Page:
A couple weeks ago I answered a question about inspiration. This question is a bit more practical, and I’m asked it at every single school visit.
How long does it take to write a book?
It’s a fair question. When you’ve never written a book, the task seems insurmountable. Hundreds and hundreds of pages of words, all telling a single story, sentences strung together in a way that will hopefully engage a reader for days or weeks, even months? How does it work?
In practical terms, I can tell you that my first book, On the Edge of the Dark Sea of Darkness, took roughly five years. The learning curve was steep. I’ve never taken a single writing class (though I’ve taught one, which is hilarious to me), so I truly had no idea how to begin, or worse, how to finish. I bought lots of How to Be an Author in Five Easy Steps sorts of books, I read and read, made little notes, drew maps, and asked authors for advice. Finally one of those authors told me I was wasting my time reading all those books on writing, that the only way to learn to write is to write. It’s not fun advice, but it couldn’t be more true. Write, write, write. And it doesn’t mean you have to bang out a book in a month and let the rest of your life go to seed. It just means you need to write a little every day. I recently read a great interview with historian David McCullough, who’s written many books, and he said that he writes two pages a day. TWO PAGES A DAY. That’s it. But if you think about it, that’s 700 pages a year, give or take. Seriously, folks, if you have time to manage a Facebook account, a Twitter account, and an Instagram account (and I sheepishly admit that I do), then there’s no reason you can’t carve out enough time to write two measly pages.
The only thing keeping you from it is you.
So how long does it take to write a first draft of a 284 page book? Well, it comes down to math. If I wrote two pages a day, it would take a little less than five months. That should be encouraging. It means you could have your first draft finished by this February, and the fun thing is that once you get into a groove you end up writing much more than just two pages a day. I bet you’ll finish even sooner.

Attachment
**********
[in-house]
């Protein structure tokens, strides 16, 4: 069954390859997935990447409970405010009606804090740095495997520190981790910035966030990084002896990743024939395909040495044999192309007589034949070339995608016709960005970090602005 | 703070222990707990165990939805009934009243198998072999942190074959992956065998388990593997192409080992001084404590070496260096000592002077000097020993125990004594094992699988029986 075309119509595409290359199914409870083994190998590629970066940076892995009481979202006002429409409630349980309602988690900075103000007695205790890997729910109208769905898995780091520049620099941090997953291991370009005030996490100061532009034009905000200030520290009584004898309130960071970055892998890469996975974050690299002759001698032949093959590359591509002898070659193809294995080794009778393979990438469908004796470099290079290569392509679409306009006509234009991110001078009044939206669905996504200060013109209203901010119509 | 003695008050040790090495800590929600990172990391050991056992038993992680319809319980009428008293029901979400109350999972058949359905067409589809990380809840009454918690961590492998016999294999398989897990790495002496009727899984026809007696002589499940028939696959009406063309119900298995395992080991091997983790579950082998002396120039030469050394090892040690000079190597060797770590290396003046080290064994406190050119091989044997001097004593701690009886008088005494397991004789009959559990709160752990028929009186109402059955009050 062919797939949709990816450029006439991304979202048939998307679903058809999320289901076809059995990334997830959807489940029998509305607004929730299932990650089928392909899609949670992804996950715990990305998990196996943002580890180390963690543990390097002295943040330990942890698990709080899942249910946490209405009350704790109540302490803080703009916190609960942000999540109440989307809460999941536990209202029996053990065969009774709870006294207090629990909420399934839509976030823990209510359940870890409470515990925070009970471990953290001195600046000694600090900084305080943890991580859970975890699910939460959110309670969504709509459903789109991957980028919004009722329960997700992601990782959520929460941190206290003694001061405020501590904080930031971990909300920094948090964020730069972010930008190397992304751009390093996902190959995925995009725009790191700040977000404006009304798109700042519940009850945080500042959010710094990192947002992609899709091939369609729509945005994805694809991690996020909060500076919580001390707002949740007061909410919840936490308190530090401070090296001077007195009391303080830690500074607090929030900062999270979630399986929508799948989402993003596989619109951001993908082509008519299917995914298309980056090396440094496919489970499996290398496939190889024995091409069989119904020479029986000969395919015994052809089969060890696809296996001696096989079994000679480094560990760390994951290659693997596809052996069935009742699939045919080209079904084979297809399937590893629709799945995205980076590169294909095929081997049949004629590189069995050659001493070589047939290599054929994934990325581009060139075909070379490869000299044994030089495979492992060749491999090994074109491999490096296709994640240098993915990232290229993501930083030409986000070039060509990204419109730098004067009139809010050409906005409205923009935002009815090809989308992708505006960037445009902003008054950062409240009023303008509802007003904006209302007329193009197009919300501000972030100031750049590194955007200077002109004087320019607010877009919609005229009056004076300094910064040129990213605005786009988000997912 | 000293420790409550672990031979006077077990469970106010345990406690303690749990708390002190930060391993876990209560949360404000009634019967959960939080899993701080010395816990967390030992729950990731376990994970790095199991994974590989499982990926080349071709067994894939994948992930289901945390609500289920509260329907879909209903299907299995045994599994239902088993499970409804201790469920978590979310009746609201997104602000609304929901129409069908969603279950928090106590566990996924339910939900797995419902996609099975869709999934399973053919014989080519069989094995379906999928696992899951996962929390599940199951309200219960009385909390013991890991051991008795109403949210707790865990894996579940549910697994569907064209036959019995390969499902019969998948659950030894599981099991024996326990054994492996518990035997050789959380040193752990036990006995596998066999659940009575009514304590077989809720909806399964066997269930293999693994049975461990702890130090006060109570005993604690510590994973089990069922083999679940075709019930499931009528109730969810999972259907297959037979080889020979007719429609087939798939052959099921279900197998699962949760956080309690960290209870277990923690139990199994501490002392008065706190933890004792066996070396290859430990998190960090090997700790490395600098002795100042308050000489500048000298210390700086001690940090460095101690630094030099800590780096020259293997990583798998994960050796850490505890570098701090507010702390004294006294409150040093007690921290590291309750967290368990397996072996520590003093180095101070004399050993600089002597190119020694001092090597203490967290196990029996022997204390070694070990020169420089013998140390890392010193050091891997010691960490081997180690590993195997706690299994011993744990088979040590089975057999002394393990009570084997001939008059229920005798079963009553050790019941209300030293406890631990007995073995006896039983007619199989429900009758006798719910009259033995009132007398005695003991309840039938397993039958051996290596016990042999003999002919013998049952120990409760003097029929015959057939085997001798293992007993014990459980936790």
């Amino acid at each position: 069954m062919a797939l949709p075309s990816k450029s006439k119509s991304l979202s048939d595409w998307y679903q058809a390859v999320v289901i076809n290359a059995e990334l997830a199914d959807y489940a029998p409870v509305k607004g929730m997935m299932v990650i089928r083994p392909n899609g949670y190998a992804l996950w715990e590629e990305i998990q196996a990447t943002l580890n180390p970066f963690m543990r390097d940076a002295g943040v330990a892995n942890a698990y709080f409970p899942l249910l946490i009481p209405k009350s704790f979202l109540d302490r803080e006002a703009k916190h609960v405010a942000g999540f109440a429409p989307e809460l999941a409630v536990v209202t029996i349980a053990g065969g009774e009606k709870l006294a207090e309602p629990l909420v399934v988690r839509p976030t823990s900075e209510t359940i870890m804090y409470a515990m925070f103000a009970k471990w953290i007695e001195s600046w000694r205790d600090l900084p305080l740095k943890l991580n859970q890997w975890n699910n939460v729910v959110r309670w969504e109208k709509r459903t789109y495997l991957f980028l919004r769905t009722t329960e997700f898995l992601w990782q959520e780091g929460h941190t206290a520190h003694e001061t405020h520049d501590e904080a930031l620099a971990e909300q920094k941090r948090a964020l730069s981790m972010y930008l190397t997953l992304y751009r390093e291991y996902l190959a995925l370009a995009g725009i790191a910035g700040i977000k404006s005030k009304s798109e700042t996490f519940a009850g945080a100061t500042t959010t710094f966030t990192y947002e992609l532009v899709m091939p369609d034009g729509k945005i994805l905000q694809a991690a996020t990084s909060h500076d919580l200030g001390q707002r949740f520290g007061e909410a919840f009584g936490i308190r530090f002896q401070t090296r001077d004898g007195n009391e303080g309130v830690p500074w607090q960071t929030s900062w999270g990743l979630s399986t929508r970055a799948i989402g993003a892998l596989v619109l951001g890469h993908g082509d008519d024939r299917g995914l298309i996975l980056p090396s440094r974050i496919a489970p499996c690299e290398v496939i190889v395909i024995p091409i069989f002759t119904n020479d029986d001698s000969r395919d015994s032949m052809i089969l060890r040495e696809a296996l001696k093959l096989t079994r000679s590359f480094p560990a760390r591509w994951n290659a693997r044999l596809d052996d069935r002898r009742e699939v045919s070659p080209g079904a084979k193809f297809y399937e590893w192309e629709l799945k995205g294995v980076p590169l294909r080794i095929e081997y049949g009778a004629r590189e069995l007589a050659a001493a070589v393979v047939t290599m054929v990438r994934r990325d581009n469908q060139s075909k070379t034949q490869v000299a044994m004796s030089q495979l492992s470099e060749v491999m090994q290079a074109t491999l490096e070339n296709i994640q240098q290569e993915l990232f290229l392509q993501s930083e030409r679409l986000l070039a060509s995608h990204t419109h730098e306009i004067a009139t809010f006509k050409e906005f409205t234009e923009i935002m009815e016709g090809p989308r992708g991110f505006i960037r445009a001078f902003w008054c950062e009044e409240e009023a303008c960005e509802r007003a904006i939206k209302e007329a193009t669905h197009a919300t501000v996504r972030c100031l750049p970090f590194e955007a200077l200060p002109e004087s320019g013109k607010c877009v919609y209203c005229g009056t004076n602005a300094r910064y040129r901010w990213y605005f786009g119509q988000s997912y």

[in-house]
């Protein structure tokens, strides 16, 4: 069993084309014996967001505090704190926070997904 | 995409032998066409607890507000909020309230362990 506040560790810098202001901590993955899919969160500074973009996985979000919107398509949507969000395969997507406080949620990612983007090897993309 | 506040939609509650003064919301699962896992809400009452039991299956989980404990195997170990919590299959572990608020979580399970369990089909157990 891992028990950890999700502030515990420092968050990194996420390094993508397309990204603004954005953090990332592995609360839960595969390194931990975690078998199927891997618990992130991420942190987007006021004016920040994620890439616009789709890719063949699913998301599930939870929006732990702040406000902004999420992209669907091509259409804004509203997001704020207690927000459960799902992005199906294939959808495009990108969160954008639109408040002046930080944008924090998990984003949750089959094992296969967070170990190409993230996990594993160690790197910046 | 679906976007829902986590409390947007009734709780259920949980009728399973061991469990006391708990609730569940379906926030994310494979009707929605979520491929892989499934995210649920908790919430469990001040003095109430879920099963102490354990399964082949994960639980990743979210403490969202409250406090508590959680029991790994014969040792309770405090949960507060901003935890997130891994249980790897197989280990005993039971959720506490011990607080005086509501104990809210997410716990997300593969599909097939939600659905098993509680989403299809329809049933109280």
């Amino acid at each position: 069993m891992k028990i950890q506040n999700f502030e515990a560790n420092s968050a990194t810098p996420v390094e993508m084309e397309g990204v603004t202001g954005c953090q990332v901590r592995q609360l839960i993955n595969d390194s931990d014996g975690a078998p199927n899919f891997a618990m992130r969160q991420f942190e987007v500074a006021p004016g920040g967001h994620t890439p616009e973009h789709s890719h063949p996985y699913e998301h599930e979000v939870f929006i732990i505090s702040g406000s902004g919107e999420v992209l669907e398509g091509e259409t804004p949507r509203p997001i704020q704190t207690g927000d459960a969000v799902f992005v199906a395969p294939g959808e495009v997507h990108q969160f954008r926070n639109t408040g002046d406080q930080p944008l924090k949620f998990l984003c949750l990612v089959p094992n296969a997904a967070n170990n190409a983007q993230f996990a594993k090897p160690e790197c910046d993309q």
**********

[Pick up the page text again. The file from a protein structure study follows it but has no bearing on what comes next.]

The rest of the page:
One important thing to remember, though, is that your first draft will stink. It will stink to high heaven, as my dad used to say. It will stink like maggotloaf, like Fang sweat. However, the good news is that the first draft, for me, at least, is by far the most difficult part. Once you can write the words, “The End,” you can look at your story from a bird’s-eye-view and see what needs to be revised–and revision is the fun part. But before you revise a single word, you should throw yourself a party because writing two measly pages a day for several months is incredibly difficult. (I know I made it sound easy in the last paragraph, but I was just trying to pump you up.)
So why did it take me five years? Well, I’m counting from the night I drew my first map of Aerwiar till the day I went to Barnes and Noble and saw the Wingfeather Saga on the shelf (right next to Terry Pratchett and Phillip Pullman, which was crazy). Not long after I started writing the actual book I realized I needed to write histories, backstories, and character descriptions. Then, after my first draft was finished I had to revise every single page, and when I finished that I had to do it all over again. And that was before I sent the book to my editor, who tore it to shreds. The book went through about five revisions before it got to its published form–and even now when I flip through that first book I wish I could revise it a few more times.
There you have it. In the words of Shank Po, “Get thee busy.”
This week, Madame Sidler will be reading chapters 7-13 of The Warden and the Wolf King. Check back on Friday for an excerpt, and to share one of your own!
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